THE SNOW PRINCESS

Sanderson tells a romantic tale of the daughter of Father Frost and Mother Spring. The Snow Princess can call snow at will, but her parents remind her that she must never open her heart to falling in love. She goes off to see the world—the forests, the animals, and most of all, the people. When it’s time for the winter fair, she’s enchanted by the dancing, singing, and merriment, and touched by the attention of one Sergei. Although she runs away, and a great snowstorm comes up, her heart is full of him. She finds Sergei, lost in the melting snow, and her heart melts, too. It is easy to underestimate the power of Sanderson’s exquisite oil paintings, with their glowing textures and near-perfect detail. Most of the full-page, full-bleed illustrations are done in every shade and tonality of blue, from ice to midnight, and she uses the washed gold of winter sunlight to pick out other effects. The page spread of the Snow Princess in her snowflake-studded, ermine-trimmed cloak, her dark hair afloat, with her hand resting on a striding polar bear, will make little girls in particular swoon. (Picture book. 4-8)

Pub Date: Oct. 1, 2004

ISBN: 0-316-77982-2

Page Count: 32

Publisher: Little, Brown

Review Posted Online: May 20, 2010

Kirkus Reviews Issue: Oct. 15, 2004

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A DOG NAMED SAM

A book that will make young dog-owners smile in recognition and confirm dogless readers' worst suspicions about the mayhem caused by pets, even winsome ones. Sam, who bears passing resemblance to an affable golden retriever, is praised for fetching the family newspaper, and goes on to fetch every other newspaper on the block. In the next story, only the children love Sam's swimming; he is yelled at by lifeguards and fishermen alike when he splashes through every watering hole he can find. Finally, there is woe to the entire family when Sam is bored and lonely for one long night. Boland has an essential message, captured in both both story and illustrations of this Easy-to-Read: Kids and dogs belong together, especially when it's a fun-loving canine like Sam. An appealing tale. (Picture book. 4-8)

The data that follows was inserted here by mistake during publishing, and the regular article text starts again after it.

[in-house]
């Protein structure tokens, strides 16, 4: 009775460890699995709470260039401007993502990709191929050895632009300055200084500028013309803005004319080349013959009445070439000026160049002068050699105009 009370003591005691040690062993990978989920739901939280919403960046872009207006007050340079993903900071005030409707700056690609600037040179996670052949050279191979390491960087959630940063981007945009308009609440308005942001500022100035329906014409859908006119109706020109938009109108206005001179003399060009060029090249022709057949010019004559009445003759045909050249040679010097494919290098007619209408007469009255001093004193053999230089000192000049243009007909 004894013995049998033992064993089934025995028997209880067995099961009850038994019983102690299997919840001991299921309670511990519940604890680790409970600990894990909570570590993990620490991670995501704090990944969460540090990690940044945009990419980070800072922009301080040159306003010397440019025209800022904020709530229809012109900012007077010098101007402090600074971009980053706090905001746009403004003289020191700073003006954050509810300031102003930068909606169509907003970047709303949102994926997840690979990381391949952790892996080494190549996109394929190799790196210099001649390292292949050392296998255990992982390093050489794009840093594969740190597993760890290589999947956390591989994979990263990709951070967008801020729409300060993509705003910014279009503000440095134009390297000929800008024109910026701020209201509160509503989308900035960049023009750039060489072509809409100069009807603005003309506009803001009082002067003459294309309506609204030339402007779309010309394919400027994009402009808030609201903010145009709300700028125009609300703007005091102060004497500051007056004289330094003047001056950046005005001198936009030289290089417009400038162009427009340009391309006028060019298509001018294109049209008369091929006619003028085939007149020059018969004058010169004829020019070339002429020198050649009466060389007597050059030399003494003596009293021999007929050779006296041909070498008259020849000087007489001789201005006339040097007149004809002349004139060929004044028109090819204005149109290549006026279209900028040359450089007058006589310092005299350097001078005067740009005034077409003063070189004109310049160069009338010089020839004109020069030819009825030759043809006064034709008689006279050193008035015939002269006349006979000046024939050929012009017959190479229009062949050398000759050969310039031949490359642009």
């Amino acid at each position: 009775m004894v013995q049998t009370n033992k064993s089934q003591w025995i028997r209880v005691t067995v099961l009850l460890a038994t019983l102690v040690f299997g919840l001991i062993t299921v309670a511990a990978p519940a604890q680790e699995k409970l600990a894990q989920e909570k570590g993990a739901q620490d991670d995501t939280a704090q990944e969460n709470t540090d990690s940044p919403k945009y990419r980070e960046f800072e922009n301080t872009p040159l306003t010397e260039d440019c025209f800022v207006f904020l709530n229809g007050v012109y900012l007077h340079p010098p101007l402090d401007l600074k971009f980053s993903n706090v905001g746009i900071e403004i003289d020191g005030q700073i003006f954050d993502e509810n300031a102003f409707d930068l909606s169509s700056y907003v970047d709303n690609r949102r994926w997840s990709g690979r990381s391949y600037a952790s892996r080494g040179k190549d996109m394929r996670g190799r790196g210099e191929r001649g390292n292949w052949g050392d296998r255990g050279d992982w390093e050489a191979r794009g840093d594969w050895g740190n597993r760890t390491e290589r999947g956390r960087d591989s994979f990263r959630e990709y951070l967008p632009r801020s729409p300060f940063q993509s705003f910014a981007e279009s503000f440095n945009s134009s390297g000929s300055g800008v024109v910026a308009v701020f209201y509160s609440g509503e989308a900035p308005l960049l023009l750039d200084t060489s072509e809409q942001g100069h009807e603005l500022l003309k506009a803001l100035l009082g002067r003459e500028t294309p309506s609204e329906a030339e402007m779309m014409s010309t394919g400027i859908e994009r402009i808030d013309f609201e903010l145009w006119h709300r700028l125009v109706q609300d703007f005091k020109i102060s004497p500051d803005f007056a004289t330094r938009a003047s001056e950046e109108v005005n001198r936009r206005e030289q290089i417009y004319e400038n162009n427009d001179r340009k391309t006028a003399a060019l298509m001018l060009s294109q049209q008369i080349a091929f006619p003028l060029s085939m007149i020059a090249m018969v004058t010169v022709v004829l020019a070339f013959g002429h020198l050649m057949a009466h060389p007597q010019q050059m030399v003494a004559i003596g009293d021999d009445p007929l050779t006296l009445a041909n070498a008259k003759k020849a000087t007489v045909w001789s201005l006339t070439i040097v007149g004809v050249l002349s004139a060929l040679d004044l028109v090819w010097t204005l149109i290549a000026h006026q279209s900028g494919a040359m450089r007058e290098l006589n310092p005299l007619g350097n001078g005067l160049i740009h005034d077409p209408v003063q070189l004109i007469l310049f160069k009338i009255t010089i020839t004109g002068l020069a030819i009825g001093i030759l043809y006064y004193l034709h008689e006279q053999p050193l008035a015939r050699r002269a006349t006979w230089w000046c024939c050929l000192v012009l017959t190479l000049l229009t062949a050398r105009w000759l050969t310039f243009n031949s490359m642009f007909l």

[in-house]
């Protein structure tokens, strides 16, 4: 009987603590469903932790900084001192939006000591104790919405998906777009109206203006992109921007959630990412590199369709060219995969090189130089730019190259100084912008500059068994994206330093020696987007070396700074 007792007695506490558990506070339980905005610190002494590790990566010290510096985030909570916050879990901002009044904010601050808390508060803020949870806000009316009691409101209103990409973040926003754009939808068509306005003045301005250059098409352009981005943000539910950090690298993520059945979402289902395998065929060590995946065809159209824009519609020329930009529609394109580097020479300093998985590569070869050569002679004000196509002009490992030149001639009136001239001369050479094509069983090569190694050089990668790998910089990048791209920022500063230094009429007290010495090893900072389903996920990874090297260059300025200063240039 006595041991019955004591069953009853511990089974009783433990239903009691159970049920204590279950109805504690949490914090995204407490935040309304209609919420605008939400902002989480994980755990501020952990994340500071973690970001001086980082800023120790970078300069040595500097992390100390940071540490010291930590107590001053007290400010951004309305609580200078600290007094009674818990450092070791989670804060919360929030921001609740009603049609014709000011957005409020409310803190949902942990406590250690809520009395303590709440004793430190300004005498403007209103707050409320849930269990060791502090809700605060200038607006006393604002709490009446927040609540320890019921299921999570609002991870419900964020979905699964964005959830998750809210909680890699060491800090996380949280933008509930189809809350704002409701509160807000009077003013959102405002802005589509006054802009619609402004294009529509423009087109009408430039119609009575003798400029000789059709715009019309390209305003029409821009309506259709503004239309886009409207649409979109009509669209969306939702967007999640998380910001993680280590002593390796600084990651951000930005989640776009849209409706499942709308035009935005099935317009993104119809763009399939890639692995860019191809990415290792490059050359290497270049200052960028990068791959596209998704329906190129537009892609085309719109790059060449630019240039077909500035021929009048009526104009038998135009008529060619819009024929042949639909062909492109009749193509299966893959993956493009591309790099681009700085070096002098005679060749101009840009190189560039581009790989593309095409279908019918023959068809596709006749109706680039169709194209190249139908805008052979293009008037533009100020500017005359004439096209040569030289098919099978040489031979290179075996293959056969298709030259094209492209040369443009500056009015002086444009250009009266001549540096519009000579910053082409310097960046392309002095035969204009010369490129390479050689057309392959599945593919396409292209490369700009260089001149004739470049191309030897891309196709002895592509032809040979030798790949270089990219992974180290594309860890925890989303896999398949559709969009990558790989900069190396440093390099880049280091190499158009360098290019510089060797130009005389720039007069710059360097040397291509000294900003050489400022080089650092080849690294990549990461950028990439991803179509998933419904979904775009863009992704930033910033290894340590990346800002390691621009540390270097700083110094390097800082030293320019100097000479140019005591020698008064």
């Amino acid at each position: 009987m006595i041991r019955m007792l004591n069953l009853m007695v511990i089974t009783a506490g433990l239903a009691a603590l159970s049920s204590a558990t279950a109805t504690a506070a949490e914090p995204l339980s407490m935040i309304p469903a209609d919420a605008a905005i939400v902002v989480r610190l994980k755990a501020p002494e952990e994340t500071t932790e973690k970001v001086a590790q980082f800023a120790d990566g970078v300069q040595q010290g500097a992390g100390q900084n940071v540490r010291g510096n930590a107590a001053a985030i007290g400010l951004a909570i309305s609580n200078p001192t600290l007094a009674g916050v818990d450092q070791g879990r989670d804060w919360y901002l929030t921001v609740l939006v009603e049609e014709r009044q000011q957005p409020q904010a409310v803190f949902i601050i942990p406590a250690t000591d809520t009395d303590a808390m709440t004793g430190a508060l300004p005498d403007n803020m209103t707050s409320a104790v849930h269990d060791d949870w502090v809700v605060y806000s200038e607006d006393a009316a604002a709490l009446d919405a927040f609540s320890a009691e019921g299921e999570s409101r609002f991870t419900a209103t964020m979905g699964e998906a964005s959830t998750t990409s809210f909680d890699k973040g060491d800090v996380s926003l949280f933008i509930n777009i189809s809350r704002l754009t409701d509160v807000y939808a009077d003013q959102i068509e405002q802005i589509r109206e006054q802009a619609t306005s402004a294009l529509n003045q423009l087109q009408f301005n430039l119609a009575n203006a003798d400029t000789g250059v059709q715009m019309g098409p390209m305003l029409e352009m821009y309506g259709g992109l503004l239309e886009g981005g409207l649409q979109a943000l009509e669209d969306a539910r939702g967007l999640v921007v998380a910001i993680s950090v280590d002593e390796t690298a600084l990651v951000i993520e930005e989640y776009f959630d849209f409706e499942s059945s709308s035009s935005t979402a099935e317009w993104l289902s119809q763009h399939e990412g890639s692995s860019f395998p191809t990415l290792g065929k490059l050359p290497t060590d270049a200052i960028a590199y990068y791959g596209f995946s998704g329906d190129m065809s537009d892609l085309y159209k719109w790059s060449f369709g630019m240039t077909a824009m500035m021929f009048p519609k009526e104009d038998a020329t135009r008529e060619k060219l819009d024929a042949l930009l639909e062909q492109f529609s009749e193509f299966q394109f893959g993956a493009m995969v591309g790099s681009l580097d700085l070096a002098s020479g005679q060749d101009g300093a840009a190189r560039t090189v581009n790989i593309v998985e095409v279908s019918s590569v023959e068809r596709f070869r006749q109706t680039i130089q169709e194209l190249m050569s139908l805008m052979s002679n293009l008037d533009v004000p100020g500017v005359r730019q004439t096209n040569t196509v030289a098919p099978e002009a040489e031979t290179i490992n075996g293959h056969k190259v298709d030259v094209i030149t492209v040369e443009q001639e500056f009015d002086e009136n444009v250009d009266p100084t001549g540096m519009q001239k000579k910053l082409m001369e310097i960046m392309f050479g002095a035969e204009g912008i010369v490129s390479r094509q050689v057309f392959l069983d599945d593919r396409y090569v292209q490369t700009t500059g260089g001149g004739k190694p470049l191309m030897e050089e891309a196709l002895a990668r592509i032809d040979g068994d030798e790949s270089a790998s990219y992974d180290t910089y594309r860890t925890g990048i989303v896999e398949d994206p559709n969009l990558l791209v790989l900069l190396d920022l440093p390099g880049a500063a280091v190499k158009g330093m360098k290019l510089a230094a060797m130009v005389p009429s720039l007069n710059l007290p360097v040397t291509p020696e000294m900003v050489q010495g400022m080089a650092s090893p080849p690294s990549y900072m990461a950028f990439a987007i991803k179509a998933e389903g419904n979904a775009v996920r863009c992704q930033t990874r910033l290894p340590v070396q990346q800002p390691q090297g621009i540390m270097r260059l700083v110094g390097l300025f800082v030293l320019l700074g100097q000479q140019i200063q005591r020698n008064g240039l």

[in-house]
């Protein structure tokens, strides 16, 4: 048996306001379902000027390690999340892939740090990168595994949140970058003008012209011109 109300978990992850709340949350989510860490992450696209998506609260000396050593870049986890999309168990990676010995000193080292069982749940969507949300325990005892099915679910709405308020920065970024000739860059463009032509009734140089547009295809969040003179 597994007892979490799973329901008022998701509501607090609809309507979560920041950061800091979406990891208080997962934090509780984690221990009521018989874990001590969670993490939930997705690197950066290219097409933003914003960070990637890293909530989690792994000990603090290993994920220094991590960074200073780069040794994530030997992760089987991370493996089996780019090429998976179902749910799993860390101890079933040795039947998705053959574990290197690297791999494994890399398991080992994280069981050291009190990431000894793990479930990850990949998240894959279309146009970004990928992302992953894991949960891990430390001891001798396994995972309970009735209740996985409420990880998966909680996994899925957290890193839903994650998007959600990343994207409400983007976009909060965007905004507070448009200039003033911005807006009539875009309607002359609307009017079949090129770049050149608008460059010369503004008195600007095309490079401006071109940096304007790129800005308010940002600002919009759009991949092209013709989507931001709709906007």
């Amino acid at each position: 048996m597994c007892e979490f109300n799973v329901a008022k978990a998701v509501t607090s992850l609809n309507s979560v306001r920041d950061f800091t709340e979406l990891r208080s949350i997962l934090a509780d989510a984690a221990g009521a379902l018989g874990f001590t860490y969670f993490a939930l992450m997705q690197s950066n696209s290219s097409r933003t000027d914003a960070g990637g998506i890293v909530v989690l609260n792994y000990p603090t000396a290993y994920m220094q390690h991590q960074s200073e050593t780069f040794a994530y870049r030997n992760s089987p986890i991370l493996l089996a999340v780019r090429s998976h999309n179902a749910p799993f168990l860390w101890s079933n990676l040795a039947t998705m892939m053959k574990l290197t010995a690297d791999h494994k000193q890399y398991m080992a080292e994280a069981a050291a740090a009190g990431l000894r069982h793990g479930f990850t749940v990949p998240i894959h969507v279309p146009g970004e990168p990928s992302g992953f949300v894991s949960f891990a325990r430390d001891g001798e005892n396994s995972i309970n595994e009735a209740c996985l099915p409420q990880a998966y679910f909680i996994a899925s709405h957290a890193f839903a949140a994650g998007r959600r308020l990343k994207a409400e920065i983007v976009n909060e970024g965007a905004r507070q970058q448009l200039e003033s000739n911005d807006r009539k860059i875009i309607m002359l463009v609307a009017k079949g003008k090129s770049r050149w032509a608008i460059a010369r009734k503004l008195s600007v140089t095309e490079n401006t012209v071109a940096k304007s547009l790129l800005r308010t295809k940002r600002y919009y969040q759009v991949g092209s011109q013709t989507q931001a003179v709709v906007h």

Pub Date: April 1, 1996

ISBN: 0-8037-1530-7

Page Count: 40

Publisher: Dial Books

Review Posted Online: May 20, 2010

Kirkus Reviews Issue: Feb. 1, 1996

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THE GIRL WHO LOVED WILD HORSES

            There are many parallel legends – the seal women, for example, with their strange sad longings – but none is more direct than this American Indian story of a girl who is carried away in a horses’ stampede…to ride thenceforth by the side of a beautiful stallion who leads the wild horses.  The girl had always loved horses, and seemed to understand them “in a special way”; a year after her disappearance her people find her riding beside the stallion, calf in tow, and take her home despite his strong resistance.  But she is unhappy and returns to the stallion; after that, a beautiful mare is seen riding always beside him.  Goble tells the story soberly, allowing it to settle, to find its own level.  The illustrations are in the familiar striking Goble style, but softened out here and there with masses of flowers and foliage – suitable perhaps for the switch in subject matter from war to love, but we miss the spanking clean design of Custer’s Last Battle and The Fetterman Fight.          6-7

Pub Date: Aug. 1, 1978

ISBN: 0689845049

Page Count: -

Publisher: Bradbury

Review Posted Online: April 26, 2012

Kirkus Reviews Issue: Sept. 1, 1978

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